Back in March, we told you about Rep. Joseph Abruzzo’s attempt to bring intrastate online poker to Florida residents. That bill, HB1441, died in committee just two months after first appearing, but Abruzzo has since dug it up, dusted it off and wheeled it back down to the state legislature as HB77, the Internet Poker Consumer Protection & Revenue Generation Act of 2010.
The bill would initially call for three ‘hubs’ (online poker rooms), with multiple ‘affiliates’ (skins) feeding into these hubs. Florida’s land-based card rooms would serve as the affiliates, and would be the only avenue by which players could register to play. A Florida address would not be required to play, merely a physical presence in the state. Like Sen. Harry Reid’s proposed legislation would have done at the federal level, HB77 would explicitly make offering unlicensed poker to Florida residents illegal. If you operated such a site prior to the bill’s passage, you’d have to wait three years before applying to become a hub.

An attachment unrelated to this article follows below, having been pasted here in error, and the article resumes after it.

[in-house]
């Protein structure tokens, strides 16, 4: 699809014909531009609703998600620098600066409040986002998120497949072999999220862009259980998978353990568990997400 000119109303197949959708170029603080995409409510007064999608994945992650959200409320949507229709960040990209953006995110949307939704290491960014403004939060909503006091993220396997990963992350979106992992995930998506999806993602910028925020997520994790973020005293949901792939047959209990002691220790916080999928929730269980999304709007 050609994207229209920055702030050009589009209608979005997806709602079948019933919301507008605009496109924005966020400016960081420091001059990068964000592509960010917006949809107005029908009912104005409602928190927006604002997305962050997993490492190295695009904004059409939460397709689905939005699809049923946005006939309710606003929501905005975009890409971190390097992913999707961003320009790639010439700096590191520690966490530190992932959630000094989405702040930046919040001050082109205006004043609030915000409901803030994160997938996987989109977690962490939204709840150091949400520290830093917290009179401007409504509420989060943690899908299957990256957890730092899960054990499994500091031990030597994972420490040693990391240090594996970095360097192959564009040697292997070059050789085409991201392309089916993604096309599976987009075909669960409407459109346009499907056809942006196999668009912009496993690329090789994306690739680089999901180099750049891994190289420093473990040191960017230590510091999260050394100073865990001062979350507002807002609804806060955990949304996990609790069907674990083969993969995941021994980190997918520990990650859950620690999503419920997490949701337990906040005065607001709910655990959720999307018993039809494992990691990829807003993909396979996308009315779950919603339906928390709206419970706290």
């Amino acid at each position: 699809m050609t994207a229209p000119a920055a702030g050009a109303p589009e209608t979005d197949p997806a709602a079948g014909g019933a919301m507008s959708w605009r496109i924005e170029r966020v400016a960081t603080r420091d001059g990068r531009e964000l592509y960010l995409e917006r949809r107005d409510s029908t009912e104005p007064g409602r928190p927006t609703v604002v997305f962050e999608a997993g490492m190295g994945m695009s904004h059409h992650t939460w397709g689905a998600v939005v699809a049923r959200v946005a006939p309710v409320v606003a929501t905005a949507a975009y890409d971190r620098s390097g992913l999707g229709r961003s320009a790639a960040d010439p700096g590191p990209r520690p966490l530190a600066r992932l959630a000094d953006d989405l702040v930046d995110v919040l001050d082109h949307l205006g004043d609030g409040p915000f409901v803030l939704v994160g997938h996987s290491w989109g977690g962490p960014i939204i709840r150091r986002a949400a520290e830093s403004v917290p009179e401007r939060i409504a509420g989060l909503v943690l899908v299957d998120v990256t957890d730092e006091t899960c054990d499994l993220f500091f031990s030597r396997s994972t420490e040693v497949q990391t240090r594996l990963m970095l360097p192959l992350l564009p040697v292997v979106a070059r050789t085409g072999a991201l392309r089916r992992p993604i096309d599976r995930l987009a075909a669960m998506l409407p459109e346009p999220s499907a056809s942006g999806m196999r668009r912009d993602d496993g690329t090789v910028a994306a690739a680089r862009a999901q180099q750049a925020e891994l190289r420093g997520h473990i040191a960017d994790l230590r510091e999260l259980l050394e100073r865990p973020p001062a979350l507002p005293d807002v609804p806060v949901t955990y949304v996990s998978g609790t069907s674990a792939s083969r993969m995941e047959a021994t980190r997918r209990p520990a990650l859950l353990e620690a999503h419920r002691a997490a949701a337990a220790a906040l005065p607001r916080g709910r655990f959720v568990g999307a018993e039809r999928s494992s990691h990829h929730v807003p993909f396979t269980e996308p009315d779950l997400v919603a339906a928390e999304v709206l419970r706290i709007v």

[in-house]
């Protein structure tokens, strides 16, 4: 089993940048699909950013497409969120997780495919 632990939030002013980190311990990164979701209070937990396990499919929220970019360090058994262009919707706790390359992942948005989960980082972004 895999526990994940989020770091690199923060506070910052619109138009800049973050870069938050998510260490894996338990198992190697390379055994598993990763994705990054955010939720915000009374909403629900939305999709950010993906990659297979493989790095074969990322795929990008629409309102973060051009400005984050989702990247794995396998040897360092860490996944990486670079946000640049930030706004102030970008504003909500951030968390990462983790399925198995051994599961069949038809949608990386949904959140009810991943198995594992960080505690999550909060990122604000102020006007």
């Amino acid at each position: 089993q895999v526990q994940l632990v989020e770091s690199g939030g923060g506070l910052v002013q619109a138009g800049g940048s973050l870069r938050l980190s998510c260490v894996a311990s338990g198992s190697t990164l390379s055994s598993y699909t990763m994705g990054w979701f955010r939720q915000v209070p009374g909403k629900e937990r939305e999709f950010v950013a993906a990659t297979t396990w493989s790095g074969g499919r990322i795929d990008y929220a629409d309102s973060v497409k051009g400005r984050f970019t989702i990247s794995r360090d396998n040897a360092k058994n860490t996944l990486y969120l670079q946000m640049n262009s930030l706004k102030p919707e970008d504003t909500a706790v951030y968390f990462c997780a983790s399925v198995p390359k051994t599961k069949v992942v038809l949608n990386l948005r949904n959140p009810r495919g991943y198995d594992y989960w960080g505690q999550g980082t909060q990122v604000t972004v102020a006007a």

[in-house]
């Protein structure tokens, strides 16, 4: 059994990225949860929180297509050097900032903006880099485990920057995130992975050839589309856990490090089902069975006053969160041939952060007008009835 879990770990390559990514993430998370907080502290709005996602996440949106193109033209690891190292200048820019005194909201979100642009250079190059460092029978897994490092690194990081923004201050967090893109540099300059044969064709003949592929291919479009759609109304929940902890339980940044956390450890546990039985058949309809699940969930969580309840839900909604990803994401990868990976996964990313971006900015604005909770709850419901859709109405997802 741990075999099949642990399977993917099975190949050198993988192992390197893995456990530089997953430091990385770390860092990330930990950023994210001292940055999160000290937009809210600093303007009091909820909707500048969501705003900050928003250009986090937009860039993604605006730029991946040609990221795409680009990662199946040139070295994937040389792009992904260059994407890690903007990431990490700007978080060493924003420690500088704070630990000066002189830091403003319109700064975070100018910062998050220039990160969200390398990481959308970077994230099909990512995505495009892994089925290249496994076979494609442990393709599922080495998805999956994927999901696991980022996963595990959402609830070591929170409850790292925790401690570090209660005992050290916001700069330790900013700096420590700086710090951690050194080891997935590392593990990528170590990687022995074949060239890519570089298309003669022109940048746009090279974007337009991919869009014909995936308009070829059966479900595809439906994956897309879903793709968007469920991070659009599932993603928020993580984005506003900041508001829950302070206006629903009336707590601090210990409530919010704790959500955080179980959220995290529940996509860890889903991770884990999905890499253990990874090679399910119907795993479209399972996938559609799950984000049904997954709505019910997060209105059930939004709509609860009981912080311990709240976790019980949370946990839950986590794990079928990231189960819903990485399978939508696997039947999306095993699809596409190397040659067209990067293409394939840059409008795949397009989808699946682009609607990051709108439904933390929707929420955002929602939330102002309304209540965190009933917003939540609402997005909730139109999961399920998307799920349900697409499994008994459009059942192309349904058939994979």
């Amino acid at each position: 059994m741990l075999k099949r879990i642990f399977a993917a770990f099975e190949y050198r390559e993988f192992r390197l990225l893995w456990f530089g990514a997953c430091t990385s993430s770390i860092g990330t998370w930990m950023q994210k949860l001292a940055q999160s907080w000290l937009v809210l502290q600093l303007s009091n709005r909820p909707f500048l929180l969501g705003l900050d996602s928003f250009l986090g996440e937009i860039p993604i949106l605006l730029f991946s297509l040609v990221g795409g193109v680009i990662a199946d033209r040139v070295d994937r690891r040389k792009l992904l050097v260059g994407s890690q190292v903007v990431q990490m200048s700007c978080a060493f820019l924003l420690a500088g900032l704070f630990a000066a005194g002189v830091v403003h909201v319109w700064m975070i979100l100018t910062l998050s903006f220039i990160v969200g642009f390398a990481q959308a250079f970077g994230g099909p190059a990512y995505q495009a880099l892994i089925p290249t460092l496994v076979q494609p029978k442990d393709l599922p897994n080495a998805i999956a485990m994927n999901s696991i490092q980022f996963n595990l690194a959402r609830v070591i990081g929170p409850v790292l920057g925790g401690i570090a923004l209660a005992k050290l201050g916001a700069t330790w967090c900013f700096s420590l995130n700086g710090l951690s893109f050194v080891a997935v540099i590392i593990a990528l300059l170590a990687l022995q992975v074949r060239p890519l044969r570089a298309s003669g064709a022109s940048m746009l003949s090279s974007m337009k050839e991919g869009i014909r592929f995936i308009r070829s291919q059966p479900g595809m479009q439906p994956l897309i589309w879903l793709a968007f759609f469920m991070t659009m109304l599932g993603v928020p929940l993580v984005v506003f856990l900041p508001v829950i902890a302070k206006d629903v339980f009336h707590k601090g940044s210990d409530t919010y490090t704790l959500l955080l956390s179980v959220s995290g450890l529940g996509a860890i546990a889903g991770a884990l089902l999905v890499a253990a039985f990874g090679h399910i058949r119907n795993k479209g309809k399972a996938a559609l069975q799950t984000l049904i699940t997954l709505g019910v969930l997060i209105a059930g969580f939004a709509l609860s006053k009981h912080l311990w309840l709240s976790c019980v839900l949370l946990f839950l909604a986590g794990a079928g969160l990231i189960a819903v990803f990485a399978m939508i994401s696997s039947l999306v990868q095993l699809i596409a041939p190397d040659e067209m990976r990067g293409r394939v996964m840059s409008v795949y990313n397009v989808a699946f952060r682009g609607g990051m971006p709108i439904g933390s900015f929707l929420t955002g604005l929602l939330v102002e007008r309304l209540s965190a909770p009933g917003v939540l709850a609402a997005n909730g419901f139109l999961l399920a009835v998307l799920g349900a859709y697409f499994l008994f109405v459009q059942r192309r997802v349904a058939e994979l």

Given its previous version’s short life span, Abruzzo’s bill likely faces an uphill climb once the state legislature reconvenes in March. Those looking for favorable omens will cringe at the realization that HB1441’s number scheme contained two matching pairs of digits, whereas HB77 has only one. Oh well, perhaps Abruzzo’s been playing online in the interim, and has since learned how to bluff.